"Today's arrests demonstrate the importance of cooperation between state, local and federal law enforcement in the investigation and prosecution of organized crime," said FBI Special Agent in Charge Hess. "Criminal organizations are not limited by physical boundaries or state lines. The crimes of human trafficking, especially for the sex trade, and identity theft reach across our nation and directly, sometimes permanently, impact the lives of victims and their families. The FBI will continue to focus on the disruption and dismantlement of these organizations and bring them to justice."

TBI Director Gwyn said, "This case is proof of how critical criminal intelligence support and analytical support is to an investigation. The information sharing and dedication by law enforcement agencies in this case is a testament to the lengths agencies will go to protect children."

Those charged in the indictment are identified as:

*           Abdifitah Jama Adan, aka "Shorty," aka "Faleebo," aka "Kuzzo," 28;

*           Abdullahi Sade Afyare, aka "Forehead," 19;

*           Ahmad Abnulnasir Ahmad, aka "Fabulous," 23;

*           Yahya Jamal Ahmed, 23;

*           Abdikarim Osman Ali, aka "Homer," aka "Big Abdi," 22;

*           Musse Ahmed Ali, aka "Fat Boy," 23;

*           Hassan Ahmed Dahir, aka "Mohamed Ali Hussein," 21;

*           Fadumo Mohamed Farah, aka "Naana Naana," aka "Gangster Boo," aka "Barnie," 25;

*           Idris Ibrahim Fahra, aka "Chi Town," 22;

*           Yasin Ahmed Farah, 19;

*           Abdullahi Hashi, aka "Kamal," 24;

*           Fatah Haji Hashi, aka "Jerry," aka "Jr," 23;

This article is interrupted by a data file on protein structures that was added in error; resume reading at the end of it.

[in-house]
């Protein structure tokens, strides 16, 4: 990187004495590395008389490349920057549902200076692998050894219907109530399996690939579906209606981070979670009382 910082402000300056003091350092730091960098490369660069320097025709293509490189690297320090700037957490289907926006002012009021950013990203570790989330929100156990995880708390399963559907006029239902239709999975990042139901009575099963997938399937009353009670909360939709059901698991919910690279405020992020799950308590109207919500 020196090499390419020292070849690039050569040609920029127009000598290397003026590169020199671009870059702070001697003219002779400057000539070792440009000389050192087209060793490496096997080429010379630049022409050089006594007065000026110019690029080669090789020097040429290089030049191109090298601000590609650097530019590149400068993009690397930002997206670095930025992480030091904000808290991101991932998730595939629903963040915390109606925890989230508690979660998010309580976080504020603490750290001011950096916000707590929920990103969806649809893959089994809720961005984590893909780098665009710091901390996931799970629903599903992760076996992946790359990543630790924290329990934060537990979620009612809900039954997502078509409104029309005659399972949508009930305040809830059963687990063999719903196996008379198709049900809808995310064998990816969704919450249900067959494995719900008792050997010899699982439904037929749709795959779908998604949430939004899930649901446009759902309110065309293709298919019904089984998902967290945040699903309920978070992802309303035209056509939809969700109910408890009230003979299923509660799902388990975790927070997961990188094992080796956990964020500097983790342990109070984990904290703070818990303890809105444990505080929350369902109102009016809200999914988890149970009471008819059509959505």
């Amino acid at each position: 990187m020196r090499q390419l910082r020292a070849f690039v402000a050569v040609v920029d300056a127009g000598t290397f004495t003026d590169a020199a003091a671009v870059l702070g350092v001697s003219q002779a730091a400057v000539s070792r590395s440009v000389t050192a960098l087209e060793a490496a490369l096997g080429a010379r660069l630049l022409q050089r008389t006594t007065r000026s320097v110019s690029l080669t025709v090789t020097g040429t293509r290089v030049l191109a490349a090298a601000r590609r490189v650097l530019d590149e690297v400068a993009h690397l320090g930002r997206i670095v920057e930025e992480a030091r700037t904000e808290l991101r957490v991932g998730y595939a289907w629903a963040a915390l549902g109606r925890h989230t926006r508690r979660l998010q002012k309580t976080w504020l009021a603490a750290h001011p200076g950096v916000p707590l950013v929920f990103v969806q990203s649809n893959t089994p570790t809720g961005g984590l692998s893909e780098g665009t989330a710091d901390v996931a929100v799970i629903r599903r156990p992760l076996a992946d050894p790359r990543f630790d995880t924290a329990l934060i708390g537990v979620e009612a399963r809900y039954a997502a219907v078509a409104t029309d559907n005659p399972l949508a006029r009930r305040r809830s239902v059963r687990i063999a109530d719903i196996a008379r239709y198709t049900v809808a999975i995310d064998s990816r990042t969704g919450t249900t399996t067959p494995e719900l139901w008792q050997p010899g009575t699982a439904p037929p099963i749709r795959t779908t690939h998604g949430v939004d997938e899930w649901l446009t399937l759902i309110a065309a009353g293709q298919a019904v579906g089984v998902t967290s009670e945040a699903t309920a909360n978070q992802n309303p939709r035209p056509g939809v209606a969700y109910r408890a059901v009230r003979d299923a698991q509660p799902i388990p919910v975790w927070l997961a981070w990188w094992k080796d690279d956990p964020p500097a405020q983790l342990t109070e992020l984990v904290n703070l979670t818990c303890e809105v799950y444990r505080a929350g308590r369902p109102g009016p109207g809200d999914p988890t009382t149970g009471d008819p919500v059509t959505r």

*           Abdirahman Abdirazak Hersi, aka "Biggie," 20;

*           Muhiyadin Hassan Hussein, aka "CD," 22;

*           Dahir Nor Ibrahim, aka "Dahir Lucky," 38;

*           Abdifatah Bashir Jama, aka "Cash Money," aka "Ohio," 23;

*           Andrew Kayachith, aka "AK," 20;

*           Abdigadir Ahmed Khalif, aka "Awali," 24;

*           Bashir Yasin Mohamud, aka "Br," 26;

*           Mustafa Ahmed Mohamed, 22;

*           Fuad Faisal Nur, aka "Hanjule," 24;

*           Abdifatah Sharif Omar, aka "British," aka "Pinky," 25;

*           Liban Sharif Omar, aka "Sunderra," 21;

*           Mohamed Sharif Omar, aka "Moe D," aka "Mojo," 26;

*           Hamdi Ali Osman, aka "Big Hamdi," aka "Boss Lady," 22;

*           Haji Osman Salad, aka "Hollywood," 20;

*           Bibi Ahmed Said, 19;

*           Ahmed Aweys Sheik, aka "Rear Hammer," aka "Abdul," 24;

*           and Yassin Abdirahman Yusuf, aka "Junior," aka "Black Cat Junior," 21.

This case was investigated by the ICE Office of Homeland Security Investigations, the St. Paul Police Department, the FBI, the Tennessee Bureau of Investigation, the U.S. Secret Service, the Metropolitan Nashville Police Department, and the Minnesota Financial Crimes Task Force. Assistant U.S. Attorney Van Vincent, of the Middle District of Tennessee, is prosecuting this case.

For more information, visit www.ice.gov.